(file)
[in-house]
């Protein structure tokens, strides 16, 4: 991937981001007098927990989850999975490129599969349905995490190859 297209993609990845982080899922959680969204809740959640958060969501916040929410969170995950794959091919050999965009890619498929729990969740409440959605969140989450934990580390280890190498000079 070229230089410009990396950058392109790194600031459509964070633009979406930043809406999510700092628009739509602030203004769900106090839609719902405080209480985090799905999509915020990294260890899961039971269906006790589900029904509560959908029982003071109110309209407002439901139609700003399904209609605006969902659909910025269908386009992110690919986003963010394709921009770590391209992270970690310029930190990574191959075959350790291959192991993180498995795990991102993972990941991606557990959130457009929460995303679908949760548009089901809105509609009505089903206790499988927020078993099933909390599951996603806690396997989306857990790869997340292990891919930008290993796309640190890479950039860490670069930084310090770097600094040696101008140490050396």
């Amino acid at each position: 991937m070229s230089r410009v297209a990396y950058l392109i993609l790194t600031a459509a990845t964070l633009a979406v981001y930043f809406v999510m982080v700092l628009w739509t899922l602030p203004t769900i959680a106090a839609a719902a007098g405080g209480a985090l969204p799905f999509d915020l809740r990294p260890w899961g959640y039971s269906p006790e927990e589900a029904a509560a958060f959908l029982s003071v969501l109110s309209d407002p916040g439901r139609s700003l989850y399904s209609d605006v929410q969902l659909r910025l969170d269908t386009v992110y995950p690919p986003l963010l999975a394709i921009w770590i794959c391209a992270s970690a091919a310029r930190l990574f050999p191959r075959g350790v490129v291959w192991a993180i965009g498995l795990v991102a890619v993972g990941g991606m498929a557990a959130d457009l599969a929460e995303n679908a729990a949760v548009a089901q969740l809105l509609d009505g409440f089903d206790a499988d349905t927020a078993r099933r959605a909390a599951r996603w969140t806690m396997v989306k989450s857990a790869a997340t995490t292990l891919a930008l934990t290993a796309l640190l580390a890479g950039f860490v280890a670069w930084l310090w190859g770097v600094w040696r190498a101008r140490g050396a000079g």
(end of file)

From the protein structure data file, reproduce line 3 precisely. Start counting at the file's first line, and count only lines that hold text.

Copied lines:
């Amino acid at each position: 991937m070229s230089r410009v297209a990396y950058l392109i993609l790194t600031a459509a990845t964070l633009a979406v981001y930043f809406v999510m982080v700092l628009w739509t899922l602030p203004t769900i959680a106090a839609a719902a007098g405080g209480a985090l969204p799905f999509d915020l809740r990294p260890w899961g959640y039971s269906p006790e927990e589900a029904a509560a958060f959908l029982s003071v969501l109110s309209d407002p916040g439901r139609s700003l989850y399904s209609d605006v929410q969902l659909r910025l969170d269908t386009v992110y995950p690919p986003l963010l999975a394709i921009w770590i794959c391209a992270s970690a091919a310029r930190l990574f050999p191959r075959g350790v490129v291959w192991a993180i965009g498995l795990v991102a890619v993972g990941g991606m498929a557990a959130d457009l599969a929460e995303n679908a729990a949760v548009a089901q969740l809105l509609d009505g409440f089903d206790a499988d349905t927020a078993r099933r959605a909390a599951r996603w969140t806690m396997v989306k989450s857990a790869a997340t995490t292990l891919a930008l934990t290993a796309l640190l580390a890479g950039f860490v280890a670069w930084l310090w190859g770097v600094w040696r190498a101008r140490g050396a000079g």